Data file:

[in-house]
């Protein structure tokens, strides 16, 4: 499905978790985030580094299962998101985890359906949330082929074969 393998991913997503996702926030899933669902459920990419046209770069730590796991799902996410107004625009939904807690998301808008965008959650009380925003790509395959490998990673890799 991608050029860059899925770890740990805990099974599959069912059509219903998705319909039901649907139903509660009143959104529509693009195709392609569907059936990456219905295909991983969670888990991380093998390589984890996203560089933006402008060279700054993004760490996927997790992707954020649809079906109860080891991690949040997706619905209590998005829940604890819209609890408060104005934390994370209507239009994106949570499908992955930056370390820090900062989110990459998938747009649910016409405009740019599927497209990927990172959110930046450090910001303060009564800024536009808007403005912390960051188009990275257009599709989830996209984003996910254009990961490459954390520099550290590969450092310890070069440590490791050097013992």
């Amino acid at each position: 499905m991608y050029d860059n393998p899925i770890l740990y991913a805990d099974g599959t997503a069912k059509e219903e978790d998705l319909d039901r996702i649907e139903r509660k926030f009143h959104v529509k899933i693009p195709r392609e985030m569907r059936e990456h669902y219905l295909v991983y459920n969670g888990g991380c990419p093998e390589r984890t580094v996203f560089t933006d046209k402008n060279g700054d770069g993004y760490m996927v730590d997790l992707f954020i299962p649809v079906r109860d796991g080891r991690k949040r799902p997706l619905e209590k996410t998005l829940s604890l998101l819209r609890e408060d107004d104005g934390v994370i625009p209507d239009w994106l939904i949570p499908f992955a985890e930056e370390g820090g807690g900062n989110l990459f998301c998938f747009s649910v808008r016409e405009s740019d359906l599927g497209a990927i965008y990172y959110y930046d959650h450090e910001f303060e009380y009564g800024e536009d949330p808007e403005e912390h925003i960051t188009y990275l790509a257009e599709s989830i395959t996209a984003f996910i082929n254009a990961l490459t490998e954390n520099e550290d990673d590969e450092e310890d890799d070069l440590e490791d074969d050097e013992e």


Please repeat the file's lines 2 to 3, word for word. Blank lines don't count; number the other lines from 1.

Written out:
């Protein structure tokens, strides 16, 4: 499905978790985030580094299962998101985890359906949330082929074969 393998991913997503996702926030899933669902459920990419046209770069730590796991799902996410107004625009939904807690998301808008965008959650009380925003790509395959490998990673890799 991608050029860059899925770890740990805990099974599959069912059509219903998705319909039901649907139903509660009143959104529509693009195709392609569907059936990456219905295909991983969670888990991380093998390589984890996203560089933006402008060279700054993004760490996927997790992707954020649809079906109860080891991690949040997706619905209590998005829940604890819209609890408060104005934390994370209507239009994106949570499908992955930056370390820090900062989110990459998938747009649910016409405009740019599927497209990927990172959110930046450090910001303060009564800024536009808007403005912390960051188009990275257009599709989830996209984003996910254009990961490459954390520099550290590969450092310890070069440590490791050097013992």
């Amino acid at each position: 499905m991608y050029d860059n393998p899925i770890l740990y991913a805990d099974g599959t997503a069912k059509e219903e978790d998705l319909d039901r996702i649907e139903r509660k926030f009143h959104v529509k899933i693009p195709r392609e985030m569907r059936e990456h669902y219905l295909v991983y459920n969670g888990g991380c990419p093998e390589r984890t580094v996203f560089t933006d046209k402008n060279g700054d770069g993004y760490m996927v730590d997790l992707f954020i299962p649809v079906r109860d796991g080891r991690k949040r799902p997706l619905e209590k996410t998005l829940s604890l998101l819209r609890e408060d107004d104005g934390v994370i625009p209507d239009w994106l939904i949570p499908f992955a985890e930056e370390g820090g807690g900062n989110l990459f998301c998938f747009s649910v808008r016409e405009s740019d359906l599927g497209a990927i965008y990172y959110y930046d959650h450090e910001f303060e009380y009564g800024e536009d949330p808007e403005e912390h925003i960051t188009y990275l790509a257009e599709s989830i395959t996209a984003f996910i082929n254009a990961l490459t490998e954390n520099e550290d990673d590969e450092e310890d890799d070069l440590e490791d074969d050097e013992e």